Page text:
Please use this identifier to cite or link to this item: https://hdl.handle.net/10356/151175
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dc.contributor.authorMogali, Sreenivasulu Reddyen_US
dc.contributor.authorVallabhajosyula, Ranganathen_US
dc.contributor.authorNg, Chee Honen_US
dc.contributor.authorLim, Darrenen_US
dc.contributor.authorAng, Eng Taten_US
dc.contributor.authorAbrahams, Peteren_US
dc.date.accessioned2021-08-02T03:12:59Z-
dc.date.available2021-08-02T03:12:59Z-
dc.date.issued2019-
dc.identifier.citationMogali, S. R., Vallabhajosyula, R., Ng, C. H., Lim, D., Ang, E. T. & Abrahams, P. (2019). Scan and learn : quick response code enabled museum for mobile learning of anatomy and pathology. Anatomical Sciences Education, 12(6), 664-672. https://dx.doi.org/10.1002/ase.1848en_US
dc.identifier.issn1935-9772en_US
dc.identifier.other0000-0002-0981-5607-
dc.identifier.urihttps://hdl.handle.net/10356/151175-
dc.description.abstractIn the past, medical museums played a significant role in anatomy and pathology training. The attraction of medical museums has declined recently due to the emergence of information technology and innovative medical curricula. An innovative mobile learning platform has been developed using quick response (QR) codes for the museum specimens at the Lee Kong Chain School of Medicine, Singapore. High-quality images of the potted specimens were captured and combined into an album and a video using Adobe Acrobat Pro 9 and Windows Movie Maker, respectively. Subsequently, QR codes were generated linking to PDF documents with annotations, pathology, and clinical history concerning the specimens. Quick response codes were piloted in gastrointestinal teaching module for Year 2 medical students. Survey responses were obtained from students to verify the efficacy of QR as a learning tool. The majority of students either agreed or strongly agreed that it was easy to access the information about the specimen with QR codes (4.47 ± 0.84), while 96% of students agreed that they are able to correlate the specimen with the annotated images (4.56 ± 0.56). The majority of students (78%) agreed that QR codes are useful for their learning (4.22 ± 0.87), while 75% of students felt QR codes motivate them to visit Anatomy Resource Centre. Most of the students agreed that QR codes are useful for revision of materials (4.13 ± 1.07) and independent learning (4.38 ± 0.87). These findings suggest that QR codes are not only effective for students learning but also enhance their exploration experience with the museum specimens.en_US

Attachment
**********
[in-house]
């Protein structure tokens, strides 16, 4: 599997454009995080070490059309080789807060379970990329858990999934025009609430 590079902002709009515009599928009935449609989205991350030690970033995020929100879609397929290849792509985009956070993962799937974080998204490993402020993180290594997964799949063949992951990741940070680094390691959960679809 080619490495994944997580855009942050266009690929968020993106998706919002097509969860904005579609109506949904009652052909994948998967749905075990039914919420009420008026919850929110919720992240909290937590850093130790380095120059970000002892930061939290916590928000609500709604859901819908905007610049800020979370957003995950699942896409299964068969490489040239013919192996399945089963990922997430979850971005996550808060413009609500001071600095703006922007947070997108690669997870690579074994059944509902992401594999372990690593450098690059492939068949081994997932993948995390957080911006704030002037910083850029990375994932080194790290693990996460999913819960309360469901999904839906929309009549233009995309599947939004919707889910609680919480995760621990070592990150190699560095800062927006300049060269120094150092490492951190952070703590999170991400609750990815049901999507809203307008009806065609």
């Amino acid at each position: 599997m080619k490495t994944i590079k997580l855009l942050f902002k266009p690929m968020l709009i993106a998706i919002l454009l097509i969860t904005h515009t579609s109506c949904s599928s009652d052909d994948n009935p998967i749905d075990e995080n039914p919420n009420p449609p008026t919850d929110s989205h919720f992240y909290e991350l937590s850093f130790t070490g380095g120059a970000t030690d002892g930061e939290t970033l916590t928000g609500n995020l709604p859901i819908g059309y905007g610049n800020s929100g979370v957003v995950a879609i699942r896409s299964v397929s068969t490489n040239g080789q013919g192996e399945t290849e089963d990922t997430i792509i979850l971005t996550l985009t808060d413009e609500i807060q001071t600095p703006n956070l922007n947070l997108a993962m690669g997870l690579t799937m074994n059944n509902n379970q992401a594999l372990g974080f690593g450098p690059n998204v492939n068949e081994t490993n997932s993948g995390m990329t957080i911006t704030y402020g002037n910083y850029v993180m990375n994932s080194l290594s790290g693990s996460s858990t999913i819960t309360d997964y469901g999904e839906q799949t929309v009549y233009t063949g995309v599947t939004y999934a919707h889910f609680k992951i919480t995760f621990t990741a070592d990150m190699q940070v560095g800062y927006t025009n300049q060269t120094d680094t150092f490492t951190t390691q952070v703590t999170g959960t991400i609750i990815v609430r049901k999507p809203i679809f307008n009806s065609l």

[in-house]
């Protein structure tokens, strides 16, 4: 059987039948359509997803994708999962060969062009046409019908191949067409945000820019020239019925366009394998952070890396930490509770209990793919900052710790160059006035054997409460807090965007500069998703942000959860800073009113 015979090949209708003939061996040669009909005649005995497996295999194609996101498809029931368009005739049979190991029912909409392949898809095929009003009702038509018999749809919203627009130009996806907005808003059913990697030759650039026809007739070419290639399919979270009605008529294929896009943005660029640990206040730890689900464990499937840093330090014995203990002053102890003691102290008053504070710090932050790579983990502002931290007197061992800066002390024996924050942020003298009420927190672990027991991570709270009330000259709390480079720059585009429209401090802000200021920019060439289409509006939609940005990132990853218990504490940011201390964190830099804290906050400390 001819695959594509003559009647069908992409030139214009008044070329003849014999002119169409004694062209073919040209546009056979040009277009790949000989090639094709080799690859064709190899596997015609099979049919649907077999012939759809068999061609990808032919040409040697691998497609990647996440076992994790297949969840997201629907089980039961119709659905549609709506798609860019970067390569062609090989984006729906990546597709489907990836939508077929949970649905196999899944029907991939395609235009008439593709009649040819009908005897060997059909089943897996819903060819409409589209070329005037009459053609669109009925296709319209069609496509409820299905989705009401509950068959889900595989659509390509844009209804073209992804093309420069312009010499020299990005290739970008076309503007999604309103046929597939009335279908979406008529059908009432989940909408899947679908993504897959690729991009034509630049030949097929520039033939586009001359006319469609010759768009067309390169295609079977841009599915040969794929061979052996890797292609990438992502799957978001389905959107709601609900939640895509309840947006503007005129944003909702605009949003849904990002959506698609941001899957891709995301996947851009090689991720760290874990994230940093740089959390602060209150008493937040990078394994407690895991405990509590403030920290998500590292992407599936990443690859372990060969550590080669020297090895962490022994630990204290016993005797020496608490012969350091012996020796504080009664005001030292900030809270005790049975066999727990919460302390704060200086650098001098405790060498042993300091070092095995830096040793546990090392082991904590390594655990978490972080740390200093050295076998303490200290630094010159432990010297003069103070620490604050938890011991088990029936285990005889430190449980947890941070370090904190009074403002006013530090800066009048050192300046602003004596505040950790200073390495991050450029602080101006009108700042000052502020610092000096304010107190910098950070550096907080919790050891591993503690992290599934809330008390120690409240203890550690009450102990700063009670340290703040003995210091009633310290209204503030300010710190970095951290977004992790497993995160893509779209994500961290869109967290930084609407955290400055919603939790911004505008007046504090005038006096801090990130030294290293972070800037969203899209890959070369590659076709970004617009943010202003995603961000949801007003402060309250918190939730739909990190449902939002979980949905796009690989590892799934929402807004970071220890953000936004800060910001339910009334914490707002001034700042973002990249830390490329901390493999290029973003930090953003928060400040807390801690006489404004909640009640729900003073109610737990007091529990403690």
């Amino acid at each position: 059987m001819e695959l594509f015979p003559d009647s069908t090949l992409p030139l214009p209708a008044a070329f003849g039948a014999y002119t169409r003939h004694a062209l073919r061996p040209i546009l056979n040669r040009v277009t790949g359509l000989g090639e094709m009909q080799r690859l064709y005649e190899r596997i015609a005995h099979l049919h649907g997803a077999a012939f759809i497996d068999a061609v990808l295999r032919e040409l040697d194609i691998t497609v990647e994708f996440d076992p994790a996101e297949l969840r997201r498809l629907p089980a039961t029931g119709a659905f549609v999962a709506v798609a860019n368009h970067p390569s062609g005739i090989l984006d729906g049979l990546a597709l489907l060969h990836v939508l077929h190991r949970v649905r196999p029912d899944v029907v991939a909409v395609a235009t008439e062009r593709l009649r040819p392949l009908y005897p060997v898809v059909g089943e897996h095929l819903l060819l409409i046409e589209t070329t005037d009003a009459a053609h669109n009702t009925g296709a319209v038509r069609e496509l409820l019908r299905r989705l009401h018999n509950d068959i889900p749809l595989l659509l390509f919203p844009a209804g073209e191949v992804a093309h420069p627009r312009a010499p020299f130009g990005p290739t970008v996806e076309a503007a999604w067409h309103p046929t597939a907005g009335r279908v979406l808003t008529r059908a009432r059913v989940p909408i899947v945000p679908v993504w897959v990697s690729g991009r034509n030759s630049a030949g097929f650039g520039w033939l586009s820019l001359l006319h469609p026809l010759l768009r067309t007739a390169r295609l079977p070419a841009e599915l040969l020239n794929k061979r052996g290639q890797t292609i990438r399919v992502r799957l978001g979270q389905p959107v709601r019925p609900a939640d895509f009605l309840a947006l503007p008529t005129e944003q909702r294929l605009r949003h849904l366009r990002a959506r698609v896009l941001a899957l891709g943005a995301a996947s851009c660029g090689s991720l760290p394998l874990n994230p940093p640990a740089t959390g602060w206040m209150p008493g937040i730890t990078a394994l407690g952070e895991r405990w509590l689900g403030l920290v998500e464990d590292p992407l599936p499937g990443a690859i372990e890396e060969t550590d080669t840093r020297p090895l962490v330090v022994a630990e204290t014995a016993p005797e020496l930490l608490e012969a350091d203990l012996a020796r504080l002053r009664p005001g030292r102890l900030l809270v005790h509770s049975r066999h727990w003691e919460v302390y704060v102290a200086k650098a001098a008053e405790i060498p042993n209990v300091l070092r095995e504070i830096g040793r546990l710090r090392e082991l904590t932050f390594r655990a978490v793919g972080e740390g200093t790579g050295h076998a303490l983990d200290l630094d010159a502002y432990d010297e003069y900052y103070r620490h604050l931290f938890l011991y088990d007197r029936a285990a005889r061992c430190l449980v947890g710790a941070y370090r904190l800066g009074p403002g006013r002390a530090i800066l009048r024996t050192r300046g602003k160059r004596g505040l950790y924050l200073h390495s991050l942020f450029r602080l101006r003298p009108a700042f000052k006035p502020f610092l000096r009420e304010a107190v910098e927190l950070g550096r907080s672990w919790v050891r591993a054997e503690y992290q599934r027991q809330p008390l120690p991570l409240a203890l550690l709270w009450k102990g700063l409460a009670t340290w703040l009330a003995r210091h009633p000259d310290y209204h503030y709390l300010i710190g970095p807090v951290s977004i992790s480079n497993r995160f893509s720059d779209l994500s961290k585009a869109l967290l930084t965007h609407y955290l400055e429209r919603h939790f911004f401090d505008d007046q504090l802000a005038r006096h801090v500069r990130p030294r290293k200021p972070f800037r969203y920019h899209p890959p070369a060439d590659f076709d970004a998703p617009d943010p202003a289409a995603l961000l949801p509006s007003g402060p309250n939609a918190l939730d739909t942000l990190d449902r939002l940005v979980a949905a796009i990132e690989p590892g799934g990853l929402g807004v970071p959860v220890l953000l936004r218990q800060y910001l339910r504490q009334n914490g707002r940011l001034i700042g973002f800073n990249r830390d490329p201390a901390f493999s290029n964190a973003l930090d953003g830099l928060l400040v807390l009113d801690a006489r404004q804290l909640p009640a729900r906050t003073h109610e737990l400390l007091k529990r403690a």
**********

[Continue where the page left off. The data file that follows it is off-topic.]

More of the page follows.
dc.description.sponsorshipNanyang Technological Universityen_US
dc.language.isoenen_US
dc.relation.ispartofAnatomical Sciences Educationen_US
dc.rights© 2018 American Association of Anatomists. All rights reserved.en_US
dc.subjectScience::Medicineen_US
dc.titleScan and learn : quick response code enabled museum for mobile learning of anatomy and pathologyen_US
dc.typeJournal Articleen
dc.contributor.schoolLee Kong Chian School of Medicine (LKCMedicine)en_US
dc.identifier.doi10.1002/ase.1848-
dc.identifier.pmid30548228-
dc.identifier.scopus2-s2.0-85060212810-
dc.identifier.issue6en_US
dc.identifier.volume12en_US
dc.identifier.spage664en_US
dc.identifier.epage672en_US
dc.subject.keywordsGross Anatomy Educationen_US
dc.subject.keywordsPathology Educationen_US
dc.description.acknowledgementInternal grant from Lee Kong Chian School of Medicine, Singapore.en_US
item.grantfulltextnone-
item.fulltextNo Fulltext-
Appears in Collections:LKCMedicine Journal Articles

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